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Guest post by Caroline Berger. #TAGC16 Shorts are brief summaries of presentations at The Allied Genetics Conference, a combined meeting of seven genetics research communities held July 13-17, 2016 in Orlando, Florida.

You might remember the flickering cilia of little Paramecia  from the classroom, where these ciliate species can be easily observed with a binocular microscope. Historically, Paramecium has been used to study processes such as mating-type inheritance and phagocytosis. However, thanks to the emergence of new genetic tools, the genome of Paramecium is now under the microscope.

Sequencing the genomes of several members of the Paramecium aurelia complex, a group of 15 species, revealed that these ciliates encode 40,000 protein-coding genes—that’s twice as many as humans! This abundance of genes is the result of three Whole-Genome Duplications (WGD). Although this kind of duplication is common in eukaryotes, most of the duplicates are thought to eventually be lost through the accumulation of mutations that destroy function.

Results presented at The Allied Genetics Conference reveal that in some cases, Paramecium has retained both genes in a duplicate pair for long stretches of evolutionary time. What evolutionary forces could have prevented duplicated gene loss? In his talk, Jean-Francois Gout (Indiana University) proposed a model based on dosage constraints. Genomic and transcriptomic analysis of three P. aurelia species demonstrated that both copies are retained as long as they maintain constant total expression levels (summed over the duplicates). The first step towards gene loss would be expression level divergence: once a threshold of imbalance is reached, the copy with the lowest expression can be lost because its deletion will not impact the total amount of proteins produced. Similar results in yeast species confirmed these conclusions: the fate of many duplicated genes is a random walk along the line of conserved total expression level. This study also highlights the importance of ciliates; from classrooms to the lab, these emergent model organisms allow us to better understand the forces driving genome evolution.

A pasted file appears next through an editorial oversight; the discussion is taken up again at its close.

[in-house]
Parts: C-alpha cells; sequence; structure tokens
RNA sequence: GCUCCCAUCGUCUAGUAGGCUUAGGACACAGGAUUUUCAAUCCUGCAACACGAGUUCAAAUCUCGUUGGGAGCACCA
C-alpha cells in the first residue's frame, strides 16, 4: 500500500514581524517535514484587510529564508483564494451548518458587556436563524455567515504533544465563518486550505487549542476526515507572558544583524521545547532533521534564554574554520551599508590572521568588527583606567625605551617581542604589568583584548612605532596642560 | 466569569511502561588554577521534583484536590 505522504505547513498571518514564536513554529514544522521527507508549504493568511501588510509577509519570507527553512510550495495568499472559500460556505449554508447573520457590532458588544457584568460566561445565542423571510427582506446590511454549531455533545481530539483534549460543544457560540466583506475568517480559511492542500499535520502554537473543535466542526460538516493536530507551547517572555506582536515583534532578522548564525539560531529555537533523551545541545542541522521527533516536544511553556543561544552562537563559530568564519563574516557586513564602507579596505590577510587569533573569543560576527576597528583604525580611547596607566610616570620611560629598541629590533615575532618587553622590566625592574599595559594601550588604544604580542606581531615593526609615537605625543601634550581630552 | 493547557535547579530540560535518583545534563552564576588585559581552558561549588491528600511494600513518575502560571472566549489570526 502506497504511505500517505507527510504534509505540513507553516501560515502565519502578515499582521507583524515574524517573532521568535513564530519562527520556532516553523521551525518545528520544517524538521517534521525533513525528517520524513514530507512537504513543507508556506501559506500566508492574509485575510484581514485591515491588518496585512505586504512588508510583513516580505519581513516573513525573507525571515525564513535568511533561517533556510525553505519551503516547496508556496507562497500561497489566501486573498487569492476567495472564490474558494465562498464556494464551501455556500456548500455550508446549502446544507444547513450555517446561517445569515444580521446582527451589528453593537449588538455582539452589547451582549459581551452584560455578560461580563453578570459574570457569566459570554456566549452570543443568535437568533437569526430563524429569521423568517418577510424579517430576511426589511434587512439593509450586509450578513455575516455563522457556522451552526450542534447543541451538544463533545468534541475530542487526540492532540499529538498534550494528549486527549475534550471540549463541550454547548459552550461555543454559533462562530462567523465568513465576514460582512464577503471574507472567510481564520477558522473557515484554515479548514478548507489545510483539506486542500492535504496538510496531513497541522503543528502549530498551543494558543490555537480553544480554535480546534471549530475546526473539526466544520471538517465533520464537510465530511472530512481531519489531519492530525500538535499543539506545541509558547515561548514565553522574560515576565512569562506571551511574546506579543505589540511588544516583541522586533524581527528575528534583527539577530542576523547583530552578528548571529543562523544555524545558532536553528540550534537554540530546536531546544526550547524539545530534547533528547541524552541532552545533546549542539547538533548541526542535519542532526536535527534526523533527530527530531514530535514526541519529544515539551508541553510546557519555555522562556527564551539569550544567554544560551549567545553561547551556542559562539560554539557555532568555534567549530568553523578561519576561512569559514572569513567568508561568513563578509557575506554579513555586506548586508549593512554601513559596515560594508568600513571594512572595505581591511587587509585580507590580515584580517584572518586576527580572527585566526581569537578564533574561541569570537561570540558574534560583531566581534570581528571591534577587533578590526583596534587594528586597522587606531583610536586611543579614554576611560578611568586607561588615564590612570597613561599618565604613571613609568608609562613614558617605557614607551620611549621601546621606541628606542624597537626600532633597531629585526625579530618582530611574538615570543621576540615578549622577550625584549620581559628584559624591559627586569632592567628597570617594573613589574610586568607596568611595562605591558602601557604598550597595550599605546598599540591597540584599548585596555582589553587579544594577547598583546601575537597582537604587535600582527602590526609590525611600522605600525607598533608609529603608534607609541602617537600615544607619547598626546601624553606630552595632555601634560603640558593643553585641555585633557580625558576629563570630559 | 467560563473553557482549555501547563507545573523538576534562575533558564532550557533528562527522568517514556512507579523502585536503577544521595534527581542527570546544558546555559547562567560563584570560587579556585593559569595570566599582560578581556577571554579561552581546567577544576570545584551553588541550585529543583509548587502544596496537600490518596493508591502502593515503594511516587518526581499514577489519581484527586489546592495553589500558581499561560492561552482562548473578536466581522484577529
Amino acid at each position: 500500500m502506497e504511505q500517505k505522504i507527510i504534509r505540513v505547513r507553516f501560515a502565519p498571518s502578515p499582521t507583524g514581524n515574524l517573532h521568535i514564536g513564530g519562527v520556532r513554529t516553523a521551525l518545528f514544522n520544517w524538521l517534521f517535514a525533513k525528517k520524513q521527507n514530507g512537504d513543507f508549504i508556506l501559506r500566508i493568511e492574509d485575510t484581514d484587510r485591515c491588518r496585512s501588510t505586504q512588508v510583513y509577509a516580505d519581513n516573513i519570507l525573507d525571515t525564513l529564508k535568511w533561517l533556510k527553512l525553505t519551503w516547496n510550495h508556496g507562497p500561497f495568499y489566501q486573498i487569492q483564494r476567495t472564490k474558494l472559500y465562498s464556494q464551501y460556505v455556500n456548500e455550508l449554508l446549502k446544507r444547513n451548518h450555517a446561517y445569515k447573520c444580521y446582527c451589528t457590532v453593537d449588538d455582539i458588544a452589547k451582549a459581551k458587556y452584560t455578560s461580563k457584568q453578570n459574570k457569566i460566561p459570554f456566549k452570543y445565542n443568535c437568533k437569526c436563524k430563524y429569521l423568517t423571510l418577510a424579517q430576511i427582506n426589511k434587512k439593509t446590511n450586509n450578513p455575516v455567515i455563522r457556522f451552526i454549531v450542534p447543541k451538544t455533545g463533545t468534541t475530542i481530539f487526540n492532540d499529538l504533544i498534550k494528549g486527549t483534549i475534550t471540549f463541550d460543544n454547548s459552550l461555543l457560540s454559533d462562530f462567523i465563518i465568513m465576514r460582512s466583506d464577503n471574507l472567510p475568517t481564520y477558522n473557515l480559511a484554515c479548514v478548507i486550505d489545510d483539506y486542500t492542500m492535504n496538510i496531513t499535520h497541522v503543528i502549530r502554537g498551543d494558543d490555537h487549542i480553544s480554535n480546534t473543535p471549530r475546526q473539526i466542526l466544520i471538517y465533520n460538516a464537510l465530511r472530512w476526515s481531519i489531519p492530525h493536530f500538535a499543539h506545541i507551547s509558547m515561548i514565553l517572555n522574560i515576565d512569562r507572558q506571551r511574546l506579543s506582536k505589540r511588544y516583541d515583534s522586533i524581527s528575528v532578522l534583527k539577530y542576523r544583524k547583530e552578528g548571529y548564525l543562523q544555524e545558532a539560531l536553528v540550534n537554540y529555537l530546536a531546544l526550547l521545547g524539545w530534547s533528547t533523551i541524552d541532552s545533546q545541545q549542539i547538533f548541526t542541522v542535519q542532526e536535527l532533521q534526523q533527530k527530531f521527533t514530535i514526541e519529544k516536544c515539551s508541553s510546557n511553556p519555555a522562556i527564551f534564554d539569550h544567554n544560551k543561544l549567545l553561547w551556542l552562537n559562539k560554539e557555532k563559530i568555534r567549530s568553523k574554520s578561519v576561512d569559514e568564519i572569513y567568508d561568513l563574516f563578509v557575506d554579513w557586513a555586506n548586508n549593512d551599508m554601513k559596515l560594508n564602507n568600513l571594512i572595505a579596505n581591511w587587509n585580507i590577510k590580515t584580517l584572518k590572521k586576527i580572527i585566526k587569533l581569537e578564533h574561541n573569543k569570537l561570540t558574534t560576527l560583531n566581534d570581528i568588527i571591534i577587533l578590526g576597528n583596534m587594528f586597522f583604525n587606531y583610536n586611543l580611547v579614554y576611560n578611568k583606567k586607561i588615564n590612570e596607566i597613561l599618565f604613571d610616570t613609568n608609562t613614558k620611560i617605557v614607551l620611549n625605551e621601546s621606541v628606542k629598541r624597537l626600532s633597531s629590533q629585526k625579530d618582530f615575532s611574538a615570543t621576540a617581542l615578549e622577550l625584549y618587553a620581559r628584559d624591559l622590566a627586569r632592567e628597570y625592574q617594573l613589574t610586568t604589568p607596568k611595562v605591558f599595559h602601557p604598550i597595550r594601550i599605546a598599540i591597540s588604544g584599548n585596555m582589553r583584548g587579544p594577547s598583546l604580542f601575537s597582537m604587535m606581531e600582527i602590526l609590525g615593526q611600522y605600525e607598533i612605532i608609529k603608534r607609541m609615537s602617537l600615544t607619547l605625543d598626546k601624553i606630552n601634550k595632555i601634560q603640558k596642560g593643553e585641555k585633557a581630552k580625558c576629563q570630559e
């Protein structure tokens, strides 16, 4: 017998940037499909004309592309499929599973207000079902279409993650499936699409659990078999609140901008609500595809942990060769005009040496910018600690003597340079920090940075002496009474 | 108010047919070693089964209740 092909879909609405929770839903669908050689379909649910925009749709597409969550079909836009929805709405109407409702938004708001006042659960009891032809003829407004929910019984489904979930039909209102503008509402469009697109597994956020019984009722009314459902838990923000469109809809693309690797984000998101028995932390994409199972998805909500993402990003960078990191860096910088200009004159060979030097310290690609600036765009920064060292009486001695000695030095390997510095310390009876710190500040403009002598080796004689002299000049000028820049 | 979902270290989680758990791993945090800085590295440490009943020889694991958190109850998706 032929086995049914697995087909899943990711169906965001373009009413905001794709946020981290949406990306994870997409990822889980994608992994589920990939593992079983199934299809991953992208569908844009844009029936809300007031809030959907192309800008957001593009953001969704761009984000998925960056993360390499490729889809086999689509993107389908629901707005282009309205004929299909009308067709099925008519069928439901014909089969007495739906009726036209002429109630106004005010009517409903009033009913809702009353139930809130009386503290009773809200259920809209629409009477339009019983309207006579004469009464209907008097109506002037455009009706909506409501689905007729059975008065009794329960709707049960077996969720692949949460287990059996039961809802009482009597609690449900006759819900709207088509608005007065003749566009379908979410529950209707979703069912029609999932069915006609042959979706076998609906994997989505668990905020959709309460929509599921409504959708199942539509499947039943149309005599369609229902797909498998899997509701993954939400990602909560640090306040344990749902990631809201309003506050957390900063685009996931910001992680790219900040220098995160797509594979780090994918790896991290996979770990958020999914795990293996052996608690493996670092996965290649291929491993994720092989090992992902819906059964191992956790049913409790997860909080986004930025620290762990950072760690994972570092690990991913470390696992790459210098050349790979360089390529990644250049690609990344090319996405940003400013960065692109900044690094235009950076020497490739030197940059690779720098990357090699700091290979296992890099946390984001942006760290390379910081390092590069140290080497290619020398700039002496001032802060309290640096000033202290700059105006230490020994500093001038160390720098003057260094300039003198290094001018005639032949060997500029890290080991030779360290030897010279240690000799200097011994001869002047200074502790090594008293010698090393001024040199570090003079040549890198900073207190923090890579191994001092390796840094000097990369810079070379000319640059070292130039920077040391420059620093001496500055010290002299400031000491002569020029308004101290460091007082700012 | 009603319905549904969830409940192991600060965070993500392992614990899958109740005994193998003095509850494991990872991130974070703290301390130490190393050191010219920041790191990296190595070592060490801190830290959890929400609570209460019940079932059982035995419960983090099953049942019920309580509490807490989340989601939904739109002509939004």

TAGC Program Number C13

Maintenance and loss of duplicated genes by dosage subfunctionalization in Paramecium.

Jean-Francois Pierre Gout
Indiana University
Article: http://mbe.oxfordjournals.org/content/32/8/2141


Caroline Berger

Caroline Berger

About the author: Caroline Berger is a PhD student at Université Laval, Québec, interested in the evolution of protein interactions. She loves writing – from science news to short stories. Twitter: @BergerCaroline5

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